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Re: Peak Mallard Numbers, Historically Speaking

Postby cluckmeister » Mon Feb 13, 2017 4:36 pm

One consistency that has been well documented by the USFWS is that over the course of the last sixty years is that the peak migration through the state of Kansas is occuring a month later in early December as opposed to early November.

Id say that's all due to farming practices that have changed as recently as 20 years ago. I remember in the early 80s always taking the week of Thanksgiving off and shooting lots of mallards. I also think the migration corridors have shifted east due to the 3 year drought we suffered a few years back. A buddy and I were discussing the changes over the last 40 years in both duck and goose hunting in Kansas. How in the 70s if a hunter saw a flight of Canada geese he was darned lucky and the limit was one, the snow geese all traveled thru the eastern part of the state and Brown County lake was the best place to shoot a Snow, oh, and White Fronts ,what the heck were they, Now we have Snows all over the state, I see more Canadas than ducks on most days and white fronts fly over my house when they migrate.
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Re: Peak Mallard Numbers, Historically Speaking

Postby Ramblingman » Mon Feb 13, 2017 7:07 pm

All good points. I would contest that the peak being referred to is not so much of the highest count of mallards in the state, as it is concentrations of mallards in large numbers, typically in highly visible areas. If you take all of the mallards hanging out on marshes, ponds, sloughs and backwaters that are really building throughout the mid to late November timeframe, and push them onto larger bodies of water that hold waterfowl during the freeze thaw regime and dietary shift that occurs early to mid-December, I think it isn't as much of a peak as the experts think. By no means am I saying that early November is peak, not even mid November, but I am saying that the best mallard hunting is not necessarily the peak,....at least in my experience. :hammer:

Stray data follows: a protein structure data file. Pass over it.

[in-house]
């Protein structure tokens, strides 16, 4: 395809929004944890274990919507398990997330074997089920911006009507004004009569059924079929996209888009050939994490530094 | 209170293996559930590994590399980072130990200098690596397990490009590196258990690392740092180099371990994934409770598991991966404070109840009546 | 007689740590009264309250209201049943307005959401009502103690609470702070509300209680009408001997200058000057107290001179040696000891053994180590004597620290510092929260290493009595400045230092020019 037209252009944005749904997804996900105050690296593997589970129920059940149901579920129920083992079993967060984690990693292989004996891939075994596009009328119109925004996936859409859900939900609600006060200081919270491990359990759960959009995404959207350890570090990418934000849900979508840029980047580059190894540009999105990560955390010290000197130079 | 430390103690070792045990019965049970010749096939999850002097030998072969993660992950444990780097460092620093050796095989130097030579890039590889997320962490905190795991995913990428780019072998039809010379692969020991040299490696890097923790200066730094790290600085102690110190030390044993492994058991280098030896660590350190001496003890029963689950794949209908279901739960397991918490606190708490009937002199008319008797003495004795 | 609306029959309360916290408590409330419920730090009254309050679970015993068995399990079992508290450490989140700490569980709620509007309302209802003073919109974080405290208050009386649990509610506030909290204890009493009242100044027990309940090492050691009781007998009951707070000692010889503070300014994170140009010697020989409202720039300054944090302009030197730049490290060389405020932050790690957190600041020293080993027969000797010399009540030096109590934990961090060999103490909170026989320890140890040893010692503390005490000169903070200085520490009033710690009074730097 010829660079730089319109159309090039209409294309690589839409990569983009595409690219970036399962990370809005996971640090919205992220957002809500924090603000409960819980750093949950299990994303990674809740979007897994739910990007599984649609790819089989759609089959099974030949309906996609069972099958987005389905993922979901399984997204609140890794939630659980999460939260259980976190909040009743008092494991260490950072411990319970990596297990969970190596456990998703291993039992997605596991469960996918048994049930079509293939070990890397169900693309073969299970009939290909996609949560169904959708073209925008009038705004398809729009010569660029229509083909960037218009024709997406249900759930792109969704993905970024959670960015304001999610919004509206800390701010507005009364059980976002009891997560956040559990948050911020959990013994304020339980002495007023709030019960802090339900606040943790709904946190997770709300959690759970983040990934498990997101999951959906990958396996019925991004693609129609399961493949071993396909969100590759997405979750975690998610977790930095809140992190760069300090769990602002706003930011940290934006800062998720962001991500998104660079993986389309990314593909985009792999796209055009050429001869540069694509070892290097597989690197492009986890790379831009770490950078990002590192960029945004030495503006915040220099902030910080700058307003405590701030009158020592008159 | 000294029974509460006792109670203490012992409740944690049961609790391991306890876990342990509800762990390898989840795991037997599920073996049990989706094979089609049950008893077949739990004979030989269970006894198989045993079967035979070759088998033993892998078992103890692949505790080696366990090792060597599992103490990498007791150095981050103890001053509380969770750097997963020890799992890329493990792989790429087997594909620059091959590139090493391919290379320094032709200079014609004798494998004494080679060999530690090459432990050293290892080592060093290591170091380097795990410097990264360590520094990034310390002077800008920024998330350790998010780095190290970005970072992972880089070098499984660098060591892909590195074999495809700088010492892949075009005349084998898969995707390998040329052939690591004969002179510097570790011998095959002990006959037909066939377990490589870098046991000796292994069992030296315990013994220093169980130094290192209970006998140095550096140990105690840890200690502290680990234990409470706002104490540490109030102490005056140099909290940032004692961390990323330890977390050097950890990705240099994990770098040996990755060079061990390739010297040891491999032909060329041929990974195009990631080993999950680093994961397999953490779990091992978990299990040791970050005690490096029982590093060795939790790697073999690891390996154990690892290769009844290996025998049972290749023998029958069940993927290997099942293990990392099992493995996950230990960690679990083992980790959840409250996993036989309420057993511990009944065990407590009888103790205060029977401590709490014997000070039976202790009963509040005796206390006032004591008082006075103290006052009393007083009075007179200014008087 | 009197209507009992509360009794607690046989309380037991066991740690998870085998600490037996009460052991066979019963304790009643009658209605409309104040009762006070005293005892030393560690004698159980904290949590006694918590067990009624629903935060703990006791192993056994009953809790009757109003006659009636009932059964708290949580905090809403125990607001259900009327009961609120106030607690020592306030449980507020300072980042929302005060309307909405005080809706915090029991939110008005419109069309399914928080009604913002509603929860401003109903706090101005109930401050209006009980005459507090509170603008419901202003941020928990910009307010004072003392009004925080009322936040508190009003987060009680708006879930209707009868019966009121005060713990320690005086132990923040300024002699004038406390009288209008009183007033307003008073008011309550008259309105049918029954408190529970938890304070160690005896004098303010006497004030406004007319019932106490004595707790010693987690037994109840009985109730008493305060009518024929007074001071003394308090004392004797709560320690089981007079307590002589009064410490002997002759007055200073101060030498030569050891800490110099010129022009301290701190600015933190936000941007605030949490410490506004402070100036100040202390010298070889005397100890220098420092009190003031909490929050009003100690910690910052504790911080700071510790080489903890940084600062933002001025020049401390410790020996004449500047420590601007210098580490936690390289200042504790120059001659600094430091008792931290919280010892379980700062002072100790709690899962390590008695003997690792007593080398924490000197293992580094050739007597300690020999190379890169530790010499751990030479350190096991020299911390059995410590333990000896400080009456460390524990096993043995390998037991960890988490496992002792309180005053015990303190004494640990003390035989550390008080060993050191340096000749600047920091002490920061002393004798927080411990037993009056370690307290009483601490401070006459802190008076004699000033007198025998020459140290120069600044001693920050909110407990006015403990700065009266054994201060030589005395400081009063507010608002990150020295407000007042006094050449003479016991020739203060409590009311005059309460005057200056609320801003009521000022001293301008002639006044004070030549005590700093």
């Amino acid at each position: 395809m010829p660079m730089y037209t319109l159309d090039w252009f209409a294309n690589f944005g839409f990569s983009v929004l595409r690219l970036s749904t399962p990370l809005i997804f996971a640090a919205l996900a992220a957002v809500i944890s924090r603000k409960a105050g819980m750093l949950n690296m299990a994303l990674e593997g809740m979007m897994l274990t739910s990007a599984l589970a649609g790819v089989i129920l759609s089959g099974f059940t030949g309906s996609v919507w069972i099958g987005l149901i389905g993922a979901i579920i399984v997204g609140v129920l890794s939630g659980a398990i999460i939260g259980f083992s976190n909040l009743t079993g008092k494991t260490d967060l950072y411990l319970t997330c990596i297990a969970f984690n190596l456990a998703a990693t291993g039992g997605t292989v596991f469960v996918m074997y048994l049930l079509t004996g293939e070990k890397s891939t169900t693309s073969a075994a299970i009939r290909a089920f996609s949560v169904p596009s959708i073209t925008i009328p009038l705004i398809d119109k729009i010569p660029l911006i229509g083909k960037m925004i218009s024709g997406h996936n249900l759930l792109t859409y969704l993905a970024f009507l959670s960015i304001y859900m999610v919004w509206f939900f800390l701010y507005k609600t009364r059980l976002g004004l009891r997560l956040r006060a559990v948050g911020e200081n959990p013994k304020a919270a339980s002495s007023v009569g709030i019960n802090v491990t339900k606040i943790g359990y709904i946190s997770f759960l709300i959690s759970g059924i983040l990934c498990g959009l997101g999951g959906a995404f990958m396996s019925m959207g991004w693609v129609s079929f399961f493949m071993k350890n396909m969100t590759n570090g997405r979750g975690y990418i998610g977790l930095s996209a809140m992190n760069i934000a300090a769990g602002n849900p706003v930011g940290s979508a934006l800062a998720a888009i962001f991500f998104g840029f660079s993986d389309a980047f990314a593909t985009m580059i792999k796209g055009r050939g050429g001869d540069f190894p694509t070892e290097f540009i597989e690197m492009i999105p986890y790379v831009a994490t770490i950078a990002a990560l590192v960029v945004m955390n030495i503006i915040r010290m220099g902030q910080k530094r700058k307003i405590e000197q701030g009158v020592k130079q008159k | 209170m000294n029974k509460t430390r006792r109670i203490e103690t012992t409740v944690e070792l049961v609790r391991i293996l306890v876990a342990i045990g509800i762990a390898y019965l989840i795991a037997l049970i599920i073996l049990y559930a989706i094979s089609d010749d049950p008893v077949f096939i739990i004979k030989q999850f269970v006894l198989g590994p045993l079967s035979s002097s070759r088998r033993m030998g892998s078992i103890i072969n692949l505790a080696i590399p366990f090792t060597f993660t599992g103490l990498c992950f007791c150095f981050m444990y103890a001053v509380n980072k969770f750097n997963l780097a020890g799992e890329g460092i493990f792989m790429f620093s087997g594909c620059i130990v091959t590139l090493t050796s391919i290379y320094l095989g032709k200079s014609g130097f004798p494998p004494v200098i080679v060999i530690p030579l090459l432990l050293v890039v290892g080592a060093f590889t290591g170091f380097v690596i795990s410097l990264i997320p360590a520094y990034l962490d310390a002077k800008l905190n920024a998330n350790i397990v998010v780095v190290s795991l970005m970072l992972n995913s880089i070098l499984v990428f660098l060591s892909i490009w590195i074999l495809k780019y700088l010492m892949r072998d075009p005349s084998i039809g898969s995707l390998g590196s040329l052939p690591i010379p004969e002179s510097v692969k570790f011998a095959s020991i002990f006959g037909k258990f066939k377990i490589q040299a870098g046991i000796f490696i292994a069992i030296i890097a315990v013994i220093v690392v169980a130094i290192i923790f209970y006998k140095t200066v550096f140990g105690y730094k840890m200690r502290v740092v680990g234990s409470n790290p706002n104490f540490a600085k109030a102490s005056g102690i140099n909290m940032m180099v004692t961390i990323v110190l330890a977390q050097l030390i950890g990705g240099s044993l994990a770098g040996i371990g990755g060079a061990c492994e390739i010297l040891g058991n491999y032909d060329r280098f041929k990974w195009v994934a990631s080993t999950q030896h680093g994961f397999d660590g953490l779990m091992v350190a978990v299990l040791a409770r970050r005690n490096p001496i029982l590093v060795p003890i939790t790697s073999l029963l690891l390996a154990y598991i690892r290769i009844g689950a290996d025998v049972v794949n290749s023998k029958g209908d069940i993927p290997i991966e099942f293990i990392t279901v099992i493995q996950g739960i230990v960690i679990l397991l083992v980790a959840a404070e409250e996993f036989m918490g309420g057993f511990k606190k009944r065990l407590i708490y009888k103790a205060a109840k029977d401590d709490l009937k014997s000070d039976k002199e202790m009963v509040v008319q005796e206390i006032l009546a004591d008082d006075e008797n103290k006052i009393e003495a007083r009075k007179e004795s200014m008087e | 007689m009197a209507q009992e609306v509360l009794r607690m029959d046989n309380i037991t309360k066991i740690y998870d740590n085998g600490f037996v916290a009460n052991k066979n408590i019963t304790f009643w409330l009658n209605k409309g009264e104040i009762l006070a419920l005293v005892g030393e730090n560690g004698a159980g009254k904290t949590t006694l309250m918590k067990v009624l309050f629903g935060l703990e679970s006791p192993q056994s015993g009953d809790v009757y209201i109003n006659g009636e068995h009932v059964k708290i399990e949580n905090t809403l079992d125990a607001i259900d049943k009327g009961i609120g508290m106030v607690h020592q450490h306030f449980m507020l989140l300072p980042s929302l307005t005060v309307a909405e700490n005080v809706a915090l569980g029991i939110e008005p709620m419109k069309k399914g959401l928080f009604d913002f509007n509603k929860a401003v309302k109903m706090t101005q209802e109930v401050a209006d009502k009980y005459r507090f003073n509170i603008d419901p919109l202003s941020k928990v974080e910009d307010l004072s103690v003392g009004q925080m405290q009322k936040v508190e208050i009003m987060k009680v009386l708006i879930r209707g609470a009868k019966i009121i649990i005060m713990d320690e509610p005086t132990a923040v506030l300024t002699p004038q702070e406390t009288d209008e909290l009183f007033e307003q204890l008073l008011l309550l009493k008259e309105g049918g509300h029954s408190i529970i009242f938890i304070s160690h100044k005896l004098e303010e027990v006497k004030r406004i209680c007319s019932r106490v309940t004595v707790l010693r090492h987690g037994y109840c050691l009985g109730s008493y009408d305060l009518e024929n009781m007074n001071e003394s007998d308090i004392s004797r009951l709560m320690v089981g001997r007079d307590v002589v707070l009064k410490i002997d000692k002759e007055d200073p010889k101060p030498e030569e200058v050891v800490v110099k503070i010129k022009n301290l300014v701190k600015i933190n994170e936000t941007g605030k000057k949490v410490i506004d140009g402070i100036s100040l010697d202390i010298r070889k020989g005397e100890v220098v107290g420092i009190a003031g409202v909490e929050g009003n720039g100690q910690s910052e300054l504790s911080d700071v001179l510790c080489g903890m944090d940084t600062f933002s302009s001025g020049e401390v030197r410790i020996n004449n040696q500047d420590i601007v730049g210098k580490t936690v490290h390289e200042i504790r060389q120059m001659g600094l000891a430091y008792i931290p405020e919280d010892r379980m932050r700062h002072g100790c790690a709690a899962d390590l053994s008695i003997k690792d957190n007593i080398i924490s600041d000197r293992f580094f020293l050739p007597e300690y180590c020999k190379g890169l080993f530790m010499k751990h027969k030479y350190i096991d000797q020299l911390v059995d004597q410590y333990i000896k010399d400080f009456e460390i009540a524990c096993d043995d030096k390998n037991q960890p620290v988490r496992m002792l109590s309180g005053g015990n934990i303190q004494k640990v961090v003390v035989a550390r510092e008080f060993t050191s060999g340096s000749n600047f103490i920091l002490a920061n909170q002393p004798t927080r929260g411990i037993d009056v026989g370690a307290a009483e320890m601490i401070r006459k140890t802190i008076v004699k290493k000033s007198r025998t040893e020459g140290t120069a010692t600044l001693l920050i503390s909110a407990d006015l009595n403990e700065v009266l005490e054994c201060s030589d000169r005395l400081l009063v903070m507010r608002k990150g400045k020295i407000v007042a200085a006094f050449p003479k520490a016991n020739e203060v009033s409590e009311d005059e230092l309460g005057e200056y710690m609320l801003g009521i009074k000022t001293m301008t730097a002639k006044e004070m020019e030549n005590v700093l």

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Re: Peak Mallard Numbers, Historically Speaking

Postby mudpack » Wed Feb 22, 2017 8:45 pm

Ramblingman wrote:All good points. I would contest that the peak being referred to is not so much of the highest count of mallards in the state, as it is concentrations of mallards in large numbers, typically in highly visible areas. If you take all of the mallards hanging out on marshes, ponds, sloughs and backwaters that are really building throughout the mid to late November timeframe, and push them onto larger bodies of water that hold waterfowl during the freeze thaw regime and dietary shift that occurs early to mid-December, I think it isn't as much of a peak as the experts think. By no means am I saying that early November is peak, not even mid November, but I am saying that the best mallard hunting is not necessarily the peak,....at least in my experience. :hammer:

And good points there, Ramblingman. The KDWP can't count what they can't see. :thumbsup:

I also agree that some truly memorable hunts have been made just before and just after peak mallard migrations in this state....but not much before and not much after. :biggrin:
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Re: Peak Mallard Numbers, Historically Speaking

Postby Yuchi1 » Fri Mar 17, 2017 2:01 pm

Check each week for where the contintntal snow line >12" is located. The migration of mallards will be situated just south of it.